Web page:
The years following the Revolution see the dawn of a new clientele in France: bankers, officers but also the elite that held the power. In parallel, Abraham-Louis Breguet makes a name with the foreign clientele, English, Spanish or Russian in particular. Tsar Alexander I would visit the watchmaker in his workshop at Quai de l’Horloge. Caroline Murat, who became Queen of Naples in 1808, would own nearly thirty-four Breguet timepieces throughout her lifetime.
Dismayed as Breguet and his son were by the brutal loss of their Russian market, they were to find unexpected consolation in the spring of 1814. On April 2nd, a mysterious visitor to the premises on the Quai de l'Horloge proved to be none other than the Tsar of All the Russias, travelling incognito and accompanied only by a manservant.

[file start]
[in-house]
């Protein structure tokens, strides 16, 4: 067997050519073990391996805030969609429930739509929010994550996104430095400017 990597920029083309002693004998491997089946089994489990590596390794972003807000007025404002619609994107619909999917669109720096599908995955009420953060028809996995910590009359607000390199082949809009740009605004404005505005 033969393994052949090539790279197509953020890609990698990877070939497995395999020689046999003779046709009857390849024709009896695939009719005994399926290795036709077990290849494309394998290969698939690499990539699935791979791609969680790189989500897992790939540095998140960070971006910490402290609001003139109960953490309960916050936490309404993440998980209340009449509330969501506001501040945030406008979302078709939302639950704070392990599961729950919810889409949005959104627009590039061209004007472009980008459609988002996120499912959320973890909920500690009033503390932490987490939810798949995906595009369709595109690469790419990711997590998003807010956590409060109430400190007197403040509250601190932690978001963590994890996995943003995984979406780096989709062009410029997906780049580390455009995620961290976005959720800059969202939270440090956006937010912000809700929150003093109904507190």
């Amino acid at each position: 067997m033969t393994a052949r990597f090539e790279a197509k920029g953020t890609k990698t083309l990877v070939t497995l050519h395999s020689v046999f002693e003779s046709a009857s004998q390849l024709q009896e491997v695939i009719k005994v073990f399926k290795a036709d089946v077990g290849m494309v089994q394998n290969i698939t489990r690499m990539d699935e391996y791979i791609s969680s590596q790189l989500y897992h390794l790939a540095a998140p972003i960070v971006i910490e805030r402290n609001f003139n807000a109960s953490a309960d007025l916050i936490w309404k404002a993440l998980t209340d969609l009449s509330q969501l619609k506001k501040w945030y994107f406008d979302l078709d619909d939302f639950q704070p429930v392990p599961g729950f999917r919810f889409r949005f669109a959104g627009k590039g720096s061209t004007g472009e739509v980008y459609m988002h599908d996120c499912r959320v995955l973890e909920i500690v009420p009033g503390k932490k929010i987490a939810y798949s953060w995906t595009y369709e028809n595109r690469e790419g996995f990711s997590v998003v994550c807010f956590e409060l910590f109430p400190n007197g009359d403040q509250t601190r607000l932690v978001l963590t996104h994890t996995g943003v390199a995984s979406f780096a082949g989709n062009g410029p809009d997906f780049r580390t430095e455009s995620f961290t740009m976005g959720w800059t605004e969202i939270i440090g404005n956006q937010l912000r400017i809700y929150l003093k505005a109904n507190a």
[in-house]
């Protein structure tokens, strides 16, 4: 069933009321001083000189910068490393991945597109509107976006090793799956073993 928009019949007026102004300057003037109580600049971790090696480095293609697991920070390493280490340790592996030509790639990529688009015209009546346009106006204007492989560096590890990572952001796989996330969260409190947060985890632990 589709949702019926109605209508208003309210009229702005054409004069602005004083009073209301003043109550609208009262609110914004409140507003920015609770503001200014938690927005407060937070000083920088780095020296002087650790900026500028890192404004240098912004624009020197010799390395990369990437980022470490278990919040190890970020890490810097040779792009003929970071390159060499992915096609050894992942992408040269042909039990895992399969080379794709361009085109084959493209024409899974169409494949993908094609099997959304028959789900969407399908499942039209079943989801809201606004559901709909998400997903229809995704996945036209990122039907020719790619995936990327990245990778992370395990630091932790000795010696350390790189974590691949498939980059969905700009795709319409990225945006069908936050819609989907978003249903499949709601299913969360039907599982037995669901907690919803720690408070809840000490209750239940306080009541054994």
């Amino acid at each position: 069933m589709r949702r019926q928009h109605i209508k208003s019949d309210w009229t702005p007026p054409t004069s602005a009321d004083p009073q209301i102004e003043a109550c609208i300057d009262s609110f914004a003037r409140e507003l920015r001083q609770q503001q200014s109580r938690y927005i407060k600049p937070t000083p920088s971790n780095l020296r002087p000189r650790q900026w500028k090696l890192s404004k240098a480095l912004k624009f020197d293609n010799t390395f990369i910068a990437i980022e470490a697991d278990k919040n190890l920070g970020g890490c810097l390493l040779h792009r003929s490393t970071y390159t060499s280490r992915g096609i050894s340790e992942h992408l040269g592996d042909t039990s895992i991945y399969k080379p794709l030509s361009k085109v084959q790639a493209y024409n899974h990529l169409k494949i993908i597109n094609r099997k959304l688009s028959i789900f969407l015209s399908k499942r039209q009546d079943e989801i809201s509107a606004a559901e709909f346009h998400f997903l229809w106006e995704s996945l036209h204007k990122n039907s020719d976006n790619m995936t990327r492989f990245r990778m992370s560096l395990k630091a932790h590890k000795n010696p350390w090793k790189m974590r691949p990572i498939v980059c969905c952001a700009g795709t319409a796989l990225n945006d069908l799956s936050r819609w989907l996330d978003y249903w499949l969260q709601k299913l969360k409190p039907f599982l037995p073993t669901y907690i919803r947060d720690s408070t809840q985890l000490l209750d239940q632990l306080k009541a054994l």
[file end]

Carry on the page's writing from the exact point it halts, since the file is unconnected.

The ledgers confirm that on that day, the tsar bought a repeating watch and one other. According to family tradition, Breguet received his illustrious visitor in his small first-floor office, where the two men enjoyed a long discussion about watchmaking before sharing a modest meal. This memorable encounter provided the opportunity for the tsar to place an order for a series of 'pedometers' – metronomes for regulating military marching times – of which he was to receive eight between 1820 and 1822. In response to the impetus given by the tsar, Russian sales, which had fallen to nothing in 1813, quickly picked up again.